The Department of Environment and Science’s Queensland Parks and Wildlife Service (QPWS) and Currumbin Wildlife Sanctuary (CWS) have commenced a collaborative project to undertake captive breeding of the critically endangered Kroombit tinker frog (Taudactylus pleione). This comes on the back of a successful captive breeding trial using the closely related Eungella tinker frog (T. liemi), by Professor Jean-Marc Hero (formerly of Griffith University), Dr Ed Meyer (consultant ecologist) and Currumbin Wildlife Sanctuary.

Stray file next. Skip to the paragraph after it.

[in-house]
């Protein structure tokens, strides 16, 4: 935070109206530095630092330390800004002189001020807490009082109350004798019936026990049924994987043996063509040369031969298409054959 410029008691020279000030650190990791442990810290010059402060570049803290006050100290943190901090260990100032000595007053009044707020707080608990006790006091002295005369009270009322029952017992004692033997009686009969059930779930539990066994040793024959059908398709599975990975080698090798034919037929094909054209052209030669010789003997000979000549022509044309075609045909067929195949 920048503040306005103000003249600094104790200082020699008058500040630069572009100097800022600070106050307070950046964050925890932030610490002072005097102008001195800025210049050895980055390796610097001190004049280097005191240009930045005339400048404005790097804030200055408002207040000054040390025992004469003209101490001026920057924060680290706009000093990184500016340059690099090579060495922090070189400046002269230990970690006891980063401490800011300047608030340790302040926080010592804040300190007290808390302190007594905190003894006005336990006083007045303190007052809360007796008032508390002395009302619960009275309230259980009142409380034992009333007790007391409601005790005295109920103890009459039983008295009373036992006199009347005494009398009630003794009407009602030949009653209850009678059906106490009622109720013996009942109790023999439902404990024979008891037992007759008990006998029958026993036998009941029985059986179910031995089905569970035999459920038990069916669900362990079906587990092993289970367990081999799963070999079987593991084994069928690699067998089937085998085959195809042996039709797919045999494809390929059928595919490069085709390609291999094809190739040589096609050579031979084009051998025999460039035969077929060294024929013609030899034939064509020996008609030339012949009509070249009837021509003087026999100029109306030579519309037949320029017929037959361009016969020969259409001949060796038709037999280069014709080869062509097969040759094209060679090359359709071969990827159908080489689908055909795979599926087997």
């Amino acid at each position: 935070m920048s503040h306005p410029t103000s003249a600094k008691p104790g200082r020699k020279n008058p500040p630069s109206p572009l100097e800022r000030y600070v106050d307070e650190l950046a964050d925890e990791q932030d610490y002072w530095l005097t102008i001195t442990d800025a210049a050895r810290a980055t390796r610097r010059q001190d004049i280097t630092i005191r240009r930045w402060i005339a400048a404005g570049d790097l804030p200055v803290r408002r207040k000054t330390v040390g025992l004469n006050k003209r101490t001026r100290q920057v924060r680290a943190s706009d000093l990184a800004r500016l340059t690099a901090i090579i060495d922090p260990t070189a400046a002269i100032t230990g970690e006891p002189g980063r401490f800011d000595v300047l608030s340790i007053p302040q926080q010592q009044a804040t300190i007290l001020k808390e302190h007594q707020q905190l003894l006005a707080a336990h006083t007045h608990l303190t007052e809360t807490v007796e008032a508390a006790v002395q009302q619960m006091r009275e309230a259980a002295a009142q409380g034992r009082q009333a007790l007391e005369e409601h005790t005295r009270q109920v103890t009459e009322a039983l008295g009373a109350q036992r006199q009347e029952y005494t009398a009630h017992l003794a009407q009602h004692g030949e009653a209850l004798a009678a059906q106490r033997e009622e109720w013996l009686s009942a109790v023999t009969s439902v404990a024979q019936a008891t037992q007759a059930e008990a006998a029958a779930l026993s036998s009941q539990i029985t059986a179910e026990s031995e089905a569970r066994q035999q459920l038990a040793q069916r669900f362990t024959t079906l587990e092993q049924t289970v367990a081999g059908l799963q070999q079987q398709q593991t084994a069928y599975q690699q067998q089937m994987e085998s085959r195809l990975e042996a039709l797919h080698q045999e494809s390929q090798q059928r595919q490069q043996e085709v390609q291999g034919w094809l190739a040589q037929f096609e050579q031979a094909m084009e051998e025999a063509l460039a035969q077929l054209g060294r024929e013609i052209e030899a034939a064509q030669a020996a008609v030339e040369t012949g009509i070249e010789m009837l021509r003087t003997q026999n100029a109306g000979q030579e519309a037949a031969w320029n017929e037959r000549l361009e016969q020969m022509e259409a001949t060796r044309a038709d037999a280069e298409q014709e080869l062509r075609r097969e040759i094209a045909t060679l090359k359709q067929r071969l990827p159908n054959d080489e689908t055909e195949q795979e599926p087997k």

My guide, a birdwatcher, couldn’t disguise his excitement at the return of life we were seeing all around us. The rainforest at Russett Park in Kuranda was once eerily quiet, but now, in a place where birds and insects had been stripped away, there is new life.
Highlighting the importance of the various land tenures in the protected area estate and the role they play in aiding endangered species, the estimated population of wild northern hairy-nosed wombats – one of the world’s rarest species – has almost doubled since the successful reintroduction program commenced at the Richard Underwood Nature Refuge in 2009. There’s more cause for celebration, with the arrival of the species’ first joey recorded in Queensland for five years!